teenshealthandfitness:

beautifulpicturesofhealthyfood:

5 Minute Avocado Sorbet…RECIPE

Great healthy dessert for summer!

(via workout-shortie)

(Source: taintedcheeks, via florabones)

lustmachine asked: I'm going to cum to your pics.. <3

-_-

But guys, in 48 hours I’ll be in the fucking Caribbean

Me being slutty from a while back… More to come from today.

davegrohlio:

benjamin-cumberdash:

davegrohlio:

Is there anything more exciting than getting new bras and underwear

Having someone to take them off

You win this time

(Source: ebbievebber, via storming-s)

(Source: divinefitness, via queenkatiee)

lanallure:

Rebel Randall, 1946.

lanallure:

Rebel Randall, 1946.

(via joanx33)

keepmywhiskeyneat:

sexlibris:

For Gondor!

those are some cool boobs

(Source: e4rleb1rd, via lileddiesworld)

(Source: luxe-love, via perfectiontales)

Before John Green, his general category of realistic (non-fantasy) YA was rife with teen angst and “issues” fiction that you might have associated with the legendary Judy Blume, or with newer writers like Sarah Dessen or Laurie Halse Anderson. Anderson’s classic 1999 novel Speak, about a high schooler struggling to deal with the aftermath of sexual assault, was so influential that three years later Penguin launched an entire imprint named after it. One of the books launched under the behest of Speak was Green’s Looking for Alaska. But it’s Green whose name you’re more likely to know today, not Anderson’s, although Anderson has won more awards and written more books.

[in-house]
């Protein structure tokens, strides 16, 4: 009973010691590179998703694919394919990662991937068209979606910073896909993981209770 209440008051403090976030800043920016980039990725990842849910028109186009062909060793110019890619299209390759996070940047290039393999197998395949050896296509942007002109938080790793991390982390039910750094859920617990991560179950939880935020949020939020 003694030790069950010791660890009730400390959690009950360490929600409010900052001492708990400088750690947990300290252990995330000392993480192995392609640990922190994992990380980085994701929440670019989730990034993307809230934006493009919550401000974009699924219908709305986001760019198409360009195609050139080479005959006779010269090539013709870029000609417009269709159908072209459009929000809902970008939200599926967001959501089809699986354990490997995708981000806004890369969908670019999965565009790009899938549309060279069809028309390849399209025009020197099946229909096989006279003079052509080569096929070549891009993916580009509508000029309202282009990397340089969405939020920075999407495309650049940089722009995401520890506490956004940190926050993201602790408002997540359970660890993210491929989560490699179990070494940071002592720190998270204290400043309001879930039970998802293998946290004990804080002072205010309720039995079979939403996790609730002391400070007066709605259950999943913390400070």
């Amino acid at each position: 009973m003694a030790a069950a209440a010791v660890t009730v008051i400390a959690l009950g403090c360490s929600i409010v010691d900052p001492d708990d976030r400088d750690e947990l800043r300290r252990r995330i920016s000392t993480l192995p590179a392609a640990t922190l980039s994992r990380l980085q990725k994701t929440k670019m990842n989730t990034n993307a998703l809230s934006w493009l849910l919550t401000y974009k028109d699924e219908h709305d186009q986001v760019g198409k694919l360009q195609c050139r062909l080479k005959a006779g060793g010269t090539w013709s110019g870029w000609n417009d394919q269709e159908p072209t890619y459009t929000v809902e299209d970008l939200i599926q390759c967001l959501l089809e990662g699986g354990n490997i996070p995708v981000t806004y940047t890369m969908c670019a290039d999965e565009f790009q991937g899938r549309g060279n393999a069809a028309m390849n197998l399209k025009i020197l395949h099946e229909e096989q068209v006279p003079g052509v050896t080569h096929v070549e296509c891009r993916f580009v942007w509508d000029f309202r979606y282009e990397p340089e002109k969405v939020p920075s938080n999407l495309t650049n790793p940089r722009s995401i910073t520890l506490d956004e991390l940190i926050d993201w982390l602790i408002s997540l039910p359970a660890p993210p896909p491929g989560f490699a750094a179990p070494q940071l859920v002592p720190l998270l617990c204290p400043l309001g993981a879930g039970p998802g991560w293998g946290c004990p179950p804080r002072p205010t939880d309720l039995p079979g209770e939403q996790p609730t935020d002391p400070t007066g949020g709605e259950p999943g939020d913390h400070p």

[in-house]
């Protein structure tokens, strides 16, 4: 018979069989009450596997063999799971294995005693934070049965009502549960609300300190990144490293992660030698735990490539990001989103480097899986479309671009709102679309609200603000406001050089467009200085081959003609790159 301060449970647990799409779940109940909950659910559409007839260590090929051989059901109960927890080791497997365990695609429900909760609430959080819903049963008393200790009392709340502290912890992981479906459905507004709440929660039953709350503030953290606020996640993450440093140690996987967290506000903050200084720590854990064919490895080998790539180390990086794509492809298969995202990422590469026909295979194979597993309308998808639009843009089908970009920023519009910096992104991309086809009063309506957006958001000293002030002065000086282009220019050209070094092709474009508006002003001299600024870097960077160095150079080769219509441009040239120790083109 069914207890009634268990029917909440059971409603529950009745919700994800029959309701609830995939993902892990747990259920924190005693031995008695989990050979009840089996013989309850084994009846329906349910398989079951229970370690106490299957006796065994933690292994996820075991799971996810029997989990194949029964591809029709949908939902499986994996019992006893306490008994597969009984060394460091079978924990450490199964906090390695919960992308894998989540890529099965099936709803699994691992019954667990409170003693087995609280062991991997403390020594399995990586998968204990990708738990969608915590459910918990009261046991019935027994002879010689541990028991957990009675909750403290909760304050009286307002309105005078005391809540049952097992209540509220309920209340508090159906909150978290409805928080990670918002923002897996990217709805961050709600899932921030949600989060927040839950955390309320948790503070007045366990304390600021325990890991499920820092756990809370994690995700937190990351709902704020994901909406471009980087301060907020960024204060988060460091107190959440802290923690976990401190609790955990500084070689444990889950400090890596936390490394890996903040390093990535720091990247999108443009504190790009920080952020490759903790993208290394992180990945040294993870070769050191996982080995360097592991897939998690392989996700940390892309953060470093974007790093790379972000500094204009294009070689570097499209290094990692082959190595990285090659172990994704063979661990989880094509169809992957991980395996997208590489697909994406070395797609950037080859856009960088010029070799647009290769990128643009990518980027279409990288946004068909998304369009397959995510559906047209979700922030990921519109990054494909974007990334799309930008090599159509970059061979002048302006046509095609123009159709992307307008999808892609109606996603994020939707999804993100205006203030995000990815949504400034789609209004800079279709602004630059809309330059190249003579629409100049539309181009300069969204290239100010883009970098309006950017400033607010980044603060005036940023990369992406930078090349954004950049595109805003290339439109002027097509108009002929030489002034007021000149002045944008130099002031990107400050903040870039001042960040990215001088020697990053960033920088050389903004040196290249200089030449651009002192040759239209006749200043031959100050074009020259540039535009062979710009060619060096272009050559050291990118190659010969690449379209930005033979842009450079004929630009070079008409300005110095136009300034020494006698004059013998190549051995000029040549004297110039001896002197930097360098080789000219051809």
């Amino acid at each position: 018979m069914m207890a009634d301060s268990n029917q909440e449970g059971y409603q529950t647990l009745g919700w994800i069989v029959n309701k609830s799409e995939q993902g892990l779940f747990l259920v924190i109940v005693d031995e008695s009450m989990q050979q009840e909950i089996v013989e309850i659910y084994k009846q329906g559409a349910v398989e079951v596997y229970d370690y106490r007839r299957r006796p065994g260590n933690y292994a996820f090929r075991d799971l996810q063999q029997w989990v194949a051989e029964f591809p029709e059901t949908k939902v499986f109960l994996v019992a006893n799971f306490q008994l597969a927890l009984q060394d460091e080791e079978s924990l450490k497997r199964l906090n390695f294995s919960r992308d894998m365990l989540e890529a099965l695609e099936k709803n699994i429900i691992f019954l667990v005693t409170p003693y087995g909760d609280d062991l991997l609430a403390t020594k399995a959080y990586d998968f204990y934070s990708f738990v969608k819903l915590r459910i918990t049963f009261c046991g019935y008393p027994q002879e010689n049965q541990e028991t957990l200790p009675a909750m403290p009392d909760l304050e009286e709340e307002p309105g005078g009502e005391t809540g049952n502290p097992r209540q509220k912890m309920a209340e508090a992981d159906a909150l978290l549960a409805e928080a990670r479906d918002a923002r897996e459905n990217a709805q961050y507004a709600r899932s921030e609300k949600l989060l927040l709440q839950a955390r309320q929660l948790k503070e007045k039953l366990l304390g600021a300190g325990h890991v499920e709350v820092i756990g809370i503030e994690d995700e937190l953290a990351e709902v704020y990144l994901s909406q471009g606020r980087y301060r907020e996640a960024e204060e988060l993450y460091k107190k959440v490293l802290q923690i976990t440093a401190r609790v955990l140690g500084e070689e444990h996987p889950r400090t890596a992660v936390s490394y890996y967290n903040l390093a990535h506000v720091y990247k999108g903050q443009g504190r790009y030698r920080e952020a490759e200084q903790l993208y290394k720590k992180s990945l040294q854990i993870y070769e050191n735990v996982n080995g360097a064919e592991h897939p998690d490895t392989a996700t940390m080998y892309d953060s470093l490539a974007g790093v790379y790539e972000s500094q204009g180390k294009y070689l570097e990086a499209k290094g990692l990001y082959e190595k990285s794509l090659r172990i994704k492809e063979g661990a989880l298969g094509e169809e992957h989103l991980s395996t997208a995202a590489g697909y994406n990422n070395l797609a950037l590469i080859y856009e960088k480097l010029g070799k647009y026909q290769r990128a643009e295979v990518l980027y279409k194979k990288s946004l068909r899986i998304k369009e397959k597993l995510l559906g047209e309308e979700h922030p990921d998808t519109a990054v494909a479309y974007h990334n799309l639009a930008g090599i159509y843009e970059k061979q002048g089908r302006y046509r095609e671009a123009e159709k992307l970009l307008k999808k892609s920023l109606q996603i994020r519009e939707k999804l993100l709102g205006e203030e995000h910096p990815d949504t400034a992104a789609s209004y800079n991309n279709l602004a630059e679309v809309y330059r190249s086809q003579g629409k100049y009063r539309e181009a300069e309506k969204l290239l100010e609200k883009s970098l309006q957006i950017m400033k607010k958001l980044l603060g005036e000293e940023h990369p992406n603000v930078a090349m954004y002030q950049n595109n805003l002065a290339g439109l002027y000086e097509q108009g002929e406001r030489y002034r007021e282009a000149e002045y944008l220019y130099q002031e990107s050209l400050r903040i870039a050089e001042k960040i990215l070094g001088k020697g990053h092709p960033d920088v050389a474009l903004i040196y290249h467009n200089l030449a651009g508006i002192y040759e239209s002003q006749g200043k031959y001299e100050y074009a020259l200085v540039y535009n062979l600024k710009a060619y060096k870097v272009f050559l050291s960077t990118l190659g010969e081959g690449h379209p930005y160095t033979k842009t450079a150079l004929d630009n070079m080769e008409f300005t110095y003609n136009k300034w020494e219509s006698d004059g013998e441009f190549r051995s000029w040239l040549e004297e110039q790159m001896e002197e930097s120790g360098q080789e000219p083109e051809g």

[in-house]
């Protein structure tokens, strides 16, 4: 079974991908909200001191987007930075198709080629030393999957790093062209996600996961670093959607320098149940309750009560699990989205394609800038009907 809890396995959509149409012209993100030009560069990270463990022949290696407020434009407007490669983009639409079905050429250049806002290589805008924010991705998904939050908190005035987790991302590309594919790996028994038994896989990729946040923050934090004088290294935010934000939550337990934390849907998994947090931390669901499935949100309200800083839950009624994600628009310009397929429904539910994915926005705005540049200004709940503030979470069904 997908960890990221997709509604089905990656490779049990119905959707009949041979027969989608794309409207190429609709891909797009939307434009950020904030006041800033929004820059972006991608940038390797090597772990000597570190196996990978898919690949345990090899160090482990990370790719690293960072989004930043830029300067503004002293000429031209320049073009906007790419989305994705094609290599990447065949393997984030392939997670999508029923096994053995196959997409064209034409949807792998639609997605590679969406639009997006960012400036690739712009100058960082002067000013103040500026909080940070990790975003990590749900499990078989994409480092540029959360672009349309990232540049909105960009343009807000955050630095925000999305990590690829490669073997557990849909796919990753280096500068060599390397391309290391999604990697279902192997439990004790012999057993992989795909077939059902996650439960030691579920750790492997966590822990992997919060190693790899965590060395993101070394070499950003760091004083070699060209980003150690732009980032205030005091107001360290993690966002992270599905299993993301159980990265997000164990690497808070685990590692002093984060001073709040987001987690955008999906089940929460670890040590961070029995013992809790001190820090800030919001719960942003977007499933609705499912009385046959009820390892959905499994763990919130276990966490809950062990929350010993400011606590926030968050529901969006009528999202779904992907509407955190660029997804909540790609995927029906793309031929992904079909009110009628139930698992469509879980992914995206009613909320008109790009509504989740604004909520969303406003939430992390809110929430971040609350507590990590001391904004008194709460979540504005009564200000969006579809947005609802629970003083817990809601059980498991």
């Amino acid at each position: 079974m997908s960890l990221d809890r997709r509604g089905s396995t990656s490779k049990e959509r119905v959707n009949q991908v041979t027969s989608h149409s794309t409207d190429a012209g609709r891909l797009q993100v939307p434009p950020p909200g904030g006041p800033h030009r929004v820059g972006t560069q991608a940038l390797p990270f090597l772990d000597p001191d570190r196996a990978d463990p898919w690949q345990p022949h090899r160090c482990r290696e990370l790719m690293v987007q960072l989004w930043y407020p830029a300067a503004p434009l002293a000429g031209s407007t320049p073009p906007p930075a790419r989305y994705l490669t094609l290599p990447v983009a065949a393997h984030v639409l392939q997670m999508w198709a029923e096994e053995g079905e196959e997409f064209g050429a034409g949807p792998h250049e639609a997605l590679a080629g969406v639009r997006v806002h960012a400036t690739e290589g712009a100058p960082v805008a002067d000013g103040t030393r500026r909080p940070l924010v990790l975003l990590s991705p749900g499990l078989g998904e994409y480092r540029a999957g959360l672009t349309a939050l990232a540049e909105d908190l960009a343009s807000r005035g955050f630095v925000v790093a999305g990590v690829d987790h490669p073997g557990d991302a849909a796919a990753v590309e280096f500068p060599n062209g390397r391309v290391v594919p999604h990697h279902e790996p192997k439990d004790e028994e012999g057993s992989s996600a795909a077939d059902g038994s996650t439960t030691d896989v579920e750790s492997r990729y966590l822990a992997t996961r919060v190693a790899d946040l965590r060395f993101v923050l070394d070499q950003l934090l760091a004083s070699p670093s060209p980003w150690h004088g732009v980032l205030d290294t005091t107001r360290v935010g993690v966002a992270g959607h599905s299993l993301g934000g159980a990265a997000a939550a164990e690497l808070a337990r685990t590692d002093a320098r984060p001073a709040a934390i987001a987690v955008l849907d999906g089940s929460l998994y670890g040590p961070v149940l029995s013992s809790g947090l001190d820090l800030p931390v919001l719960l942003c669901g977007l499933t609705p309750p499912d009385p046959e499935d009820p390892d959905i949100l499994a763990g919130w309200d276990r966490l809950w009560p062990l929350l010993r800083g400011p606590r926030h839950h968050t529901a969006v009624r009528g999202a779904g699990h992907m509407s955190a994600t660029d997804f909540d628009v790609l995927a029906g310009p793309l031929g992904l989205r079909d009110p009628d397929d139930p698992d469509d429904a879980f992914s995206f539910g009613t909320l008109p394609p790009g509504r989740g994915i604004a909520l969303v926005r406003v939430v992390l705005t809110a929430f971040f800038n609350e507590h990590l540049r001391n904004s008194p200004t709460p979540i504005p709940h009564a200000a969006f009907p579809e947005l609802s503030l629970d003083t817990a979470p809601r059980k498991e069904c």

On Twitter, Green has 2 million followers. Compared to the rest of the leaders in Young Adult fiction, that number is staggering. To approach even half the Twitter influence of John Green all by himself, you need an entire army of YA women. Anderson, Blume, Dessen, Veronica Roth, Cassandra Clare, Richelle Mead, Margaret Stohl, Kami Garcia, Rainbow Rowell, Maureen Johnson, Malinda Lo, Holly Black, LJ Smith, Ellen Hopkins, Shannon Hale, Lauren Myracle, Libba Bray, Melissa Marr, and Leigh Bardugo: As a group these women only have about 1.2 million followers on Twitter. That’s the voice of one man outweighing several decades of women who have had major successes, critical acclaim, and cultural influence.